And that, of course, can cause a whole bunch of problems, problems that you have heard us talk about a lot in other episodes, a lot everything from vomiting and abdominal pain to organ failure. I'm sure there's bleeding internally and all those other things that we have to drain. Gross thing that's popped out of our mouths. It really should do this. And as we have said, these are all symptoms that often mimic other conditions from something as benign as food poisoning to something as serious as kidney disease, because it lacks color, it lacks odor, and it doesn't have a taste when you mix it into food or drink.


It became a super popular poison and stay that way for centuries. And it didn't really hurt that it was so readily available that it was it was available to anyone and everyone in all classes of society.


And you really didn't need very much a fatal dose. We've talked about this before. It's really just about the equivalent in size of a pea, which is less than a tenth of an ounce. So it's just a teeny tiny bit. And it wasn't like she was handing out poisoned spy like Mason Jar or Dallin or something. She was just supplying drops. You're sure Mason jar of poison.


And so it's so much more discreet than that when it's just a few drops, a few drops. So beginning in the 18th century, these so-called off label uses of arsenic started to wane. And that's mostly because the tests for detecting it in bodily fluids, hair and nails had been developed. We've also talked about that in the many experts that were evolving into the limelight at the time that were sort of becoming famous.


But in the sixteen hundreds, when Lazaro was practicing her trade, those methods had not been developed yet to detect it. And it was most definitely the king of poison. It's so rare to take a little break to hear from our sponsor. And when we return, we're going to talk about how the authorities infiltrated Lesperance secret society. Welcome back to criminality. We are at that point in the Sbarro story where someone we're not naming names, although we wish we could, but somebody spilled the beans.


So now that we know why arsenic was so perfectly deadly, we're going to go back to this society. Right. So let's porra practiced it for years until.


Well, there's always someone who talks, isn't there? Like one person, several people.


You only need the one. But it's possible that several women, depending on the account of the story disclosed during their Catholic confessional that they had poisoned their husbands.


And despite the rules of the confessional where the confession is supposed to be between the penitent and their God, the local priests became alarmed and notified the authorities. And in this instance, those authorities weren't like your local cops.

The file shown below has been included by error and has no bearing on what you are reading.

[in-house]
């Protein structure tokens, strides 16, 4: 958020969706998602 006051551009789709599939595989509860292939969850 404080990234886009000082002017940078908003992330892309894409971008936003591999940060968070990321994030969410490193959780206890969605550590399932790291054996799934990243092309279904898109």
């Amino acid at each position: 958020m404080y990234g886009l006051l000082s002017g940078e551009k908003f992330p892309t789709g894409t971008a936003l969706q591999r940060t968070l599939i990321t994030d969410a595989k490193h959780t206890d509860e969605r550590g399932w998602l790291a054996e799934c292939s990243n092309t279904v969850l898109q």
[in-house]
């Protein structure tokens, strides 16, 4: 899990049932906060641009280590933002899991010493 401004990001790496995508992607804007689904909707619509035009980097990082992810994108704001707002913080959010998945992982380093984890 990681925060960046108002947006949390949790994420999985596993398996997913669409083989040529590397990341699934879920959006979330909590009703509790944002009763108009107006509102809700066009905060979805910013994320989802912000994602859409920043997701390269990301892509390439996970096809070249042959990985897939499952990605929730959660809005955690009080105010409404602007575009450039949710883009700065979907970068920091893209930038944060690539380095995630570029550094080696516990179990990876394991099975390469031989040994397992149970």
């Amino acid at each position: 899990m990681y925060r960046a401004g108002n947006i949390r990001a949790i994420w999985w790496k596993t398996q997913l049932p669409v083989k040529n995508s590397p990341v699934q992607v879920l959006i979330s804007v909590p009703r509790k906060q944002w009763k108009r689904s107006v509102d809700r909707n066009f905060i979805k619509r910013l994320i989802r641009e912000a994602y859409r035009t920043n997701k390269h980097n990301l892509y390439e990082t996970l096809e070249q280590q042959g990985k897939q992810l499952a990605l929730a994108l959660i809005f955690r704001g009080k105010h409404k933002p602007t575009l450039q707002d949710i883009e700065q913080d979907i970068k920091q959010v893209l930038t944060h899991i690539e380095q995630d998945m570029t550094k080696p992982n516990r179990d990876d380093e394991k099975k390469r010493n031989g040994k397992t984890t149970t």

They were Pope Alexander the Seven and the papal authorities who took immediate, immediate interest in what the secret of the secret society really was, which was a place where women learned how to use poisons.


So following some cursory investigation, the papal authorities discovered that there did seem to be an awful lot of young widows living in Rome, mostly wealthy and most who's young and presumably healthy husbands had suddenly become ill and died in exactly how they ascertained this, like what their data gathering mechanism was, we don't really know. Your guess is as good as ours. We don't know if they went door to door, if they just sort of if they were just sort of Riquet.


Hey, I do know a young widow thinking that, like these two young women on my street who don't seem to be married anymore and they just got to put that all together. They have ready cash. They seem very liquid. But nevertheless, nevertheless, they put together enough information that they were definitely very suspicious. Naturally, their next step was to get inside the society. So to find out exactly what was going on during those secret meetings, they set up a trap.


They hired a young well-heeled woman to infiltrate the group, and she feigned extreme distress over the infidelities of her wealthy and Ill-Tempered husbands and the Smara who wasn't suspicious of this at all. She helped women all the time, invited her in and included her in that evening's hot poison, your husband's seminar.


She also gave her a few drops of a colorless, tasteless liquid poison to take with her on her way out.


Of course, she immediately brought those drops back to her bosses with the papal authorities. And when those drops were analyzed, the liquid was as they hoped and suspected, a slow acting poison.


They really did hope Le Spa and a dozen of her associates and pupils were, of course, immediately implicated in running a poison ring.


You know, we were in Rome in the mid sixteen hundreds and there was, of course, torture. Torture during the seventeenth century in Italy was an entirely legal way to force the confession. You wanted to force a confession, but under Roman law, you couldn't have a conviction without having a confession. So there were several favorite methods of drawing one out.


While torture practices were frequently used to punish heretics, it was open season on anyone, really, if this was considered an art form, crucifixion was by far one of the most common forms of torture in Roman times, although there were many, many methods to choose from and to torture. A confession out of La Sfera. She was put on the rack. Despite being punished on one of the chief instruments of torture at the time in Rome, Lazaar didn't confess committing any crimes at all.


However, one of her accomplices in the society, a woman named Grazioso, did confess under torture. And that's really all they needed under the law. So all 12 women, as well as Labora and Grazioso were hanged in 16 59.


But you may be wondering, what about the women who participated in the society and those who had killed their husbands but maybe were not the instructors?